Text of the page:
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Chapter III Robert Bruce 1305-1314

Early Character of Bruce

We now enter upon the history of this great and rapid revolution; and in doing so, it will first be necessary to say a few words upon the early character and conduct of the Earl of Carrick, afterwards Robert the n First.

This eminent person was the grandson of that Robert Bruce, Lord of Annandale, who was competitor for the crown with John Baliol. He was lineally descended from Isabella, second daughter of David earl of Huntingdon, brother of William the Lion. John Baliol, the late King of Scotland, had, as we have already seen, renounced for ever all claim to tho throne; and his son Edward was at that time a minor and a captive. Marjory Baliol, the sister of this unfortunate monarch, married John Comyn lord of Badenoch. Their son, John Comyn, commonly called the Red Comyn, the opponent of Wallace, and, till the fatal year 1303, the Regent of the kingdom, possessed, as the son of Marjory, Baliol's sister, a to the throne, after the resignation of Baliol and his son, which, according to the principles on which Edward pronounced his decision, was unquestionable. He was also connected by marriage with the royal family of England, and was undoubtedly one of the most powerful, if not the most powerful, subject in Scotland.

His great estates and connexions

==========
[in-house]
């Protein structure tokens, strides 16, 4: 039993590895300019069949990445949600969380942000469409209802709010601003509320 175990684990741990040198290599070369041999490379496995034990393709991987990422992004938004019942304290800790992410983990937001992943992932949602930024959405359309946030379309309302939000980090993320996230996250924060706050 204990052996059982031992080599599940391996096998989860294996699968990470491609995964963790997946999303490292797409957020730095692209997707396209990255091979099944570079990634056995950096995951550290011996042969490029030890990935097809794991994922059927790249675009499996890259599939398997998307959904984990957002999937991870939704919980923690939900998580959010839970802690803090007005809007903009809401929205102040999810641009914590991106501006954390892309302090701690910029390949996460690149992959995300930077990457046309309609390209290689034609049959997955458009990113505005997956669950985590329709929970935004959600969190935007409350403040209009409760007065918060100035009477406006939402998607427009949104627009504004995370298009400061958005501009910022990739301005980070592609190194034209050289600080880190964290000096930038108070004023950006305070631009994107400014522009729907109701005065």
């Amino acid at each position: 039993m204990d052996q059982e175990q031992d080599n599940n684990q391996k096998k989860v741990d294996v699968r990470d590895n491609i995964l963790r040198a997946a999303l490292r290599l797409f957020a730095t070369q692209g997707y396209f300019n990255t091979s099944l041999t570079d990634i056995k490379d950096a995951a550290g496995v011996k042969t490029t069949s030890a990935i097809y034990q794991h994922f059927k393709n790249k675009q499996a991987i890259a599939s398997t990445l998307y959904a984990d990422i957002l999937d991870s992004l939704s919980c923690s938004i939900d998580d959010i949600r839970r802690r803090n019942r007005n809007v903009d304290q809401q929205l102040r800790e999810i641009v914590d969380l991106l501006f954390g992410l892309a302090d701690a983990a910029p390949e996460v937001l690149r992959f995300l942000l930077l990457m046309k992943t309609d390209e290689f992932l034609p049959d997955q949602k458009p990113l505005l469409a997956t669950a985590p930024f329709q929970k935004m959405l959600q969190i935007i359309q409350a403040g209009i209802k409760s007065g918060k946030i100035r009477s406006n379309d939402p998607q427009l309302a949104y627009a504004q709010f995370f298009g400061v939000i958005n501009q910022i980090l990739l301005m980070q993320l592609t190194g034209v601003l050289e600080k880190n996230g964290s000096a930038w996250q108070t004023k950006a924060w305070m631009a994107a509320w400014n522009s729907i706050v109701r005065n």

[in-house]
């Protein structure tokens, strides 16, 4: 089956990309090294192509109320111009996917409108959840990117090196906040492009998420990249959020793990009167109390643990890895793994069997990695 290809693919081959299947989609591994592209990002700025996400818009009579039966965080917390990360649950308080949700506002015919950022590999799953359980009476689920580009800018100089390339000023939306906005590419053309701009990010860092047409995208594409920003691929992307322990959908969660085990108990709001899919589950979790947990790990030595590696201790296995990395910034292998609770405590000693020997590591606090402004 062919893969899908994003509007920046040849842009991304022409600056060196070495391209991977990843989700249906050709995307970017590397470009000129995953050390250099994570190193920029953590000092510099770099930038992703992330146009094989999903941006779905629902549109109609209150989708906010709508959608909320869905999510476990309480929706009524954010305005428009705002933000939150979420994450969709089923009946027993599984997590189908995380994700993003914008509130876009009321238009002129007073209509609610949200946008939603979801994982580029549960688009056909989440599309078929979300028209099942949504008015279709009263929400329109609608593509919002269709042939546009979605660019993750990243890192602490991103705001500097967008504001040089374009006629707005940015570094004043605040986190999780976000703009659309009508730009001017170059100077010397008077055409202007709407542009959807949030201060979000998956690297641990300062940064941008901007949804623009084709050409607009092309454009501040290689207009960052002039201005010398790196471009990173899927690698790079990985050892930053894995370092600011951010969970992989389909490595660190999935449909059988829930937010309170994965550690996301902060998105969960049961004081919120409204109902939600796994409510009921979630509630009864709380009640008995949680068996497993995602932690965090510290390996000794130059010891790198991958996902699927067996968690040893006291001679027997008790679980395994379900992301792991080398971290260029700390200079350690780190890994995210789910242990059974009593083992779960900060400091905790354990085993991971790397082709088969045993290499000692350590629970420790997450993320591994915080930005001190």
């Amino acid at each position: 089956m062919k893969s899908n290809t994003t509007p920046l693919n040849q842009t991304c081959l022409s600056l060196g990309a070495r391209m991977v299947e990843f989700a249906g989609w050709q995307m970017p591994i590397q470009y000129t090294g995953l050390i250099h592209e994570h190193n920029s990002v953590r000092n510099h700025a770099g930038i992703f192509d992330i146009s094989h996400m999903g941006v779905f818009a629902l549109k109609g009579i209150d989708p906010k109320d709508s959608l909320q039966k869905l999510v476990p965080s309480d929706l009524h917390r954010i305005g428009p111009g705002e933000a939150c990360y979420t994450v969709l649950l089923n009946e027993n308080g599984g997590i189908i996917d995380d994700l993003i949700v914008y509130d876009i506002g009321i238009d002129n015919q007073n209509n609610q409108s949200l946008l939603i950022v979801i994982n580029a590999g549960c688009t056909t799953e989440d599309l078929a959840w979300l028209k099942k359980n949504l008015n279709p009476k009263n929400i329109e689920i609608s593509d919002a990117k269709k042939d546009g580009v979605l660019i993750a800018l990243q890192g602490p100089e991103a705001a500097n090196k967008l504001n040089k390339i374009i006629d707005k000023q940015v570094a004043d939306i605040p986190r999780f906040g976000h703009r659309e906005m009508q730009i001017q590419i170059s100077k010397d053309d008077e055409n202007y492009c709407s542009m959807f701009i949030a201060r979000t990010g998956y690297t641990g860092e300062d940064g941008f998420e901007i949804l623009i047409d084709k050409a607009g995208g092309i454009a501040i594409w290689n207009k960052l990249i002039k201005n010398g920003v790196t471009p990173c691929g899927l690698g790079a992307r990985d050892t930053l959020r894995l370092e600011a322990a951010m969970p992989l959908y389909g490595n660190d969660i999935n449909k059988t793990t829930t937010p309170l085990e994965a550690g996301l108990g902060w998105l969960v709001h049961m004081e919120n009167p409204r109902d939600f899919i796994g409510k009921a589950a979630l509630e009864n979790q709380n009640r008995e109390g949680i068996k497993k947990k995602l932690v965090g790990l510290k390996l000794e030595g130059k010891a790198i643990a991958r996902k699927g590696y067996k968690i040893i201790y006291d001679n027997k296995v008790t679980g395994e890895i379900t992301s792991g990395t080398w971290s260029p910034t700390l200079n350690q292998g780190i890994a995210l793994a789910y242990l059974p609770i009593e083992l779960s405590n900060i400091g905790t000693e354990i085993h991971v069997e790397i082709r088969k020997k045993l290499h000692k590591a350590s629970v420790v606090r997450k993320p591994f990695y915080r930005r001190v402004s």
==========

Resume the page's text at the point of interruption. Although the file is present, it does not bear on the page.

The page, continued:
He was also connected by marriage with the royal family of England,* and was undoubtedly one of the most powerful, if not the most powerful, subject in Scotland. Bruce and Comyn were thus the heads of two rival parties in the state, whose animosity was excited by their mutual claims to the same crown, and whose interests were irreconcileable. Accordingly, when Edward gave his famous award in favour of Baliol, Bruce, the competitor, refused to take the oath of homage;and although he acquiesced in the decision, gave up his lands in the vale of Annandale, which he must have held as a vassal under Baliol, to his son, the Earl of Carrick; again, in 1293, the Earl of Carrick resigned his lands and earldom of Carrick to his son Robert, then a young man in the service of the King of England.J In the years 1295 and 1296, Edward invaded Scotland, and reduced Baliol, and the party of the Comyns, to submission. During this contest, Bruce the Earl of Carrick, and son of the competitor, possessed of large estates in England, continued faithful to Edward. He thus preserved his estates, and hoped to see the destruction of the only rivals who stood between him and his claim to the throne. Nor was this a vain expectation; for Edward, on hearing of the revolt of Baliol and the Comyns, undoubtedly held out the prospect of the throne to Bruce :ยง and these circumstances afford us a complete explanation of the inactivity of that baron and his son at this period. Meanwhile Baliol and the Comyns issued a hasty order, confiscating the estates of all who preserved their allegiance to Edward. In consequence of this resolution, the lordship of Annandale, the paternal inheritance of the Earl of Carrick, was declared forfeited, and given by Baliol to John Comyn earl of Buchan, who immediately seized and occupied Brace's castle of Lochmaben, an insult which there is reason to think the proud baron never forgave. Compelled to submit to Edward, the Comyns, and the principal nobles who supported them, were now carried prisoners into England; and, when restored to liberty, it was only on condition that they should join his army in Flanders, and assist him in his foreign wars.